A dangerous winter storm brought significant snowfall, strong thunderstorms and blustery winds to the East Coast Monday — just hours after knocking out power to tens of thousands and coating highways in treacherous ice across the Southeast.
About a foot of snow was forecast for parts of New England, New York state, Ohio and Pennsylvania through Tuesday morning, forecasters said.
New York City is set to be spared most — if not all — of the snowfall after the National Weather Service issued a severe thunderstorm warning for the Big Apple in the early hours of Monday.
The Long Island and Connecticut coastal areas were expected to be hit with gale conditions with the winds gusts forecast to top out around 60 mph.
It comes as tens of thousands of customers were without power in Georgia, North Carolina, South Carolina and Florida overnight as Winter Storm Izzy ripped through the Southeast.
Highway patrols reported hundreds of vehicle accidents as roadways turned to ice and thousands of flights were canceled across the region.
“It’s a very expansive storm,” Weather Prediction Center meteorologist Brian Hurley said.
“A lot of real estate is going to get 4 to 8 inches of snow and a lot more are also going to get to get some of that ice accumulation.”
As much as 10 inches of snow was dumped in North Carolina where highway patrol responded to 300 car crashes and nearly 800 calls for service by midafternoon on Sunday.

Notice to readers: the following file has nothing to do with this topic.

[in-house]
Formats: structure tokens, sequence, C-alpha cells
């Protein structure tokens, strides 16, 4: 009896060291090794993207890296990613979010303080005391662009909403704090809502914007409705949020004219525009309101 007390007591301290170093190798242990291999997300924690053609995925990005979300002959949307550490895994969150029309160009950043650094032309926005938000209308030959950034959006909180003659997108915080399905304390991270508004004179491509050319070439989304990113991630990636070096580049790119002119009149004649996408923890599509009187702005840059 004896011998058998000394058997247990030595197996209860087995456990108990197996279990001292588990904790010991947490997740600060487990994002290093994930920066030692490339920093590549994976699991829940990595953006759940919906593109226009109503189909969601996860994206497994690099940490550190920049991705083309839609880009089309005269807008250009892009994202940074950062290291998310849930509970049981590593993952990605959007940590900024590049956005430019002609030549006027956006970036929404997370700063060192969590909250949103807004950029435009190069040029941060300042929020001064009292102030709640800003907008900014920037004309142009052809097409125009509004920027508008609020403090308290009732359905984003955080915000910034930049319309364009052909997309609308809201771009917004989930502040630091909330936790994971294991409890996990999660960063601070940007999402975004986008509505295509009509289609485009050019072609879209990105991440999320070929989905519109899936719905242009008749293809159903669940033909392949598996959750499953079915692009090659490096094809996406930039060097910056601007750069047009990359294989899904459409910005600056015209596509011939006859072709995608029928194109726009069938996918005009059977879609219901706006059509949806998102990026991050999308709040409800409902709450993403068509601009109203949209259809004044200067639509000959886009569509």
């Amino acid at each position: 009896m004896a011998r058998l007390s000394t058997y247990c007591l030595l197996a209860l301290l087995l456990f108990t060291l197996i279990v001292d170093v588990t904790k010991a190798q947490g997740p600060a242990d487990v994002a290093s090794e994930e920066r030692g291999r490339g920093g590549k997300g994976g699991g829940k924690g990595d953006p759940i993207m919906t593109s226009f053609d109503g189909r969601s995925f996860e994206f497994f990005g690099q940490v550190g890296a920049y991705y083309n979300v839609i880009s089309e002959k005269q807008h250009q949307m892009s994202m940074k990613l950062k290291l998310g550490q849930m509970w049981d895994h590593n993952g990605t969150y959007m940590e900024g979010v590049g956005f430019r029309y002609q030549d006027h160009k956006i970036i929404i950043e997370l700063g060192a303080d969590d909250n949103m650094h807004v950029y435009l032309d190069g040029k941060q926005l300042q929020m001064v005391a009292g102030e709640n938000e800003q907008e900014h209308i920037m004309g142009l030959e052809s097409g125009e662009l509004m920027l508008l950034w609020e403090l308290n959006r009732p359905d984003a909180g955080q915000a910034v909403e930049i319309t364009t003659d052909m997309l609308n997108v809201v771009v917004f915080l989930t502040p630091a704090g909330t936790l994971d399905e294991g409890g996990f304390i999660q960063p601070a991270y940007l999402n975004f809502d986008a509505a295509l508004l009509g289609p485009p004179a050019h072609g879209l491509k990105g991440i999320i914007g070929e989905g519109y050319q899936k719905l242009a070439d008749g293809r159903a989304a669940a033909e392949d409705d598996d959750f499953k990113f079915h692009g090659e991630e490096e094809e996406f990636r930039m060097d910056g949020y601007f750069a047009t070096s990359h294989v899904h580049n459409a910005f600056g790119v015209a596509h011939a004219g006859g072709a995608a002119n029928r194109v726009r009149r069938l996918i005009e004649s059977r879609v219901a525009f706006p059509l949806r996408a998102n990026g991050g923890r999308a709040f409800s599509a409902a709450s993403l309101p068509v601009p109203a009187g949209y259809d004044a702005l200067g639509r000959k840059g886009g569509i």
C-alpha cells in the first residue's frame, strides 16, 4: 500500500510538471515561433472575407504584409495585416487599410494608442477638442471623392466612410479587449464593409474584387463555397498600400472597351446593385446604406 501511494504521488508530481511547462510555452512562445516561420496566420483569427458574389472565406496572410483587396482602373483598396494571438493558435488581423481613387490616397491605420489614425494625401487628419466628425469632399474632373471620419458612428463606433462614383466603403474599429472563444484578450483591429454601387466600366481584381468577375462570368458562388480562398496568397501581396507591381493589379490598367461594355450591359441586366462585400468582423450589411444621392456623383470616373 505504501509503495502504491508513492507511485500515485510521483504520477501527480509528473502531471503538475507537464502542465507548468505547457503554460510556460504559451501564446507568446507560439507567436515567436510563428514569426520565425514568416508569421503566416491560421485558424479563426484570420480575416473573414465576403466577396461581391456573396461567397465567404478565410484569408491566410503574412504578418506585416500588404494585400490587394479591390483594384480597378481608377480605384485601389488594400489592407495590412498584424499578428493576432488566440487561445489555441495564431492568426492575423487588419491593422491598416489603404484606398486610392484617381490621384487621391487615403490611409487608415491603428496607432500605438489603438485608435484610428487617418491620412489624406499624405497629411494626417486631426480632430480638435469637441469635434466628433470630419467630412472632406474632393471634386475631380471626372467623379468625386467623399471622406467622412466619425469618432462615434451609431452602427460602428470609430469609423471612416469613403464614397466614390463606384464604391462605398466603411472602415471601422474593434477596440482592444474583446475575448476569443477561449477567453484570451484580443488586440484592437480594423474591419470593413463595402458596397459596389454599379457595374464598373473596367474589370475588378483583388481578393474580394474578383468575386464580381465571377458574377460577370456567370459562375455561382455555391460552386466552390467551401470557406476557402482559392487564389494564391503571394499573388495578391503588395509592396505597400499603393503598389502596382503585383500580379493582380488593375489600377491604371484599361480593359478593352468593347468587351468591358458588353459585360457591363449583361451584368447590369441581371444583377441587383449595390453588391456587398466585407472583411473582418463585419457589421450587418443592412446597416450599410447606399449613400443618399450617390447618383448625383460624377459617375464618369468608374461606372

Two people, both 41, were killed when their car drove off the road and into trees just outside Raleigh, authorities said.
A tractor-trailer also slid off Highway 147 overpass in Durham, North Carolina, landing in a vertical position from the bridge to the highway below. The truck driver was stable after sustaining non-life-threatening injuries, police said.
Wet roadways in the South were expected to refreeze on Monday and hazardous driving conditions were forecast for a large portion of the East Coast.
Plow trucks were already scattered along highways up the East Coast by Monday in preparation.
Meanwhile, 130,000 customers were still without power in South Carolina, North Carolina, West Virginia, Georgia and Pennsylvania on Monday morning, according to poweroutage.us.
More than 3,000 flights were canceled in the US on Sunday — and 1,300 had already been axed before 8 a.m. Monday, the live tracking site FlightAware showed.
With Post wires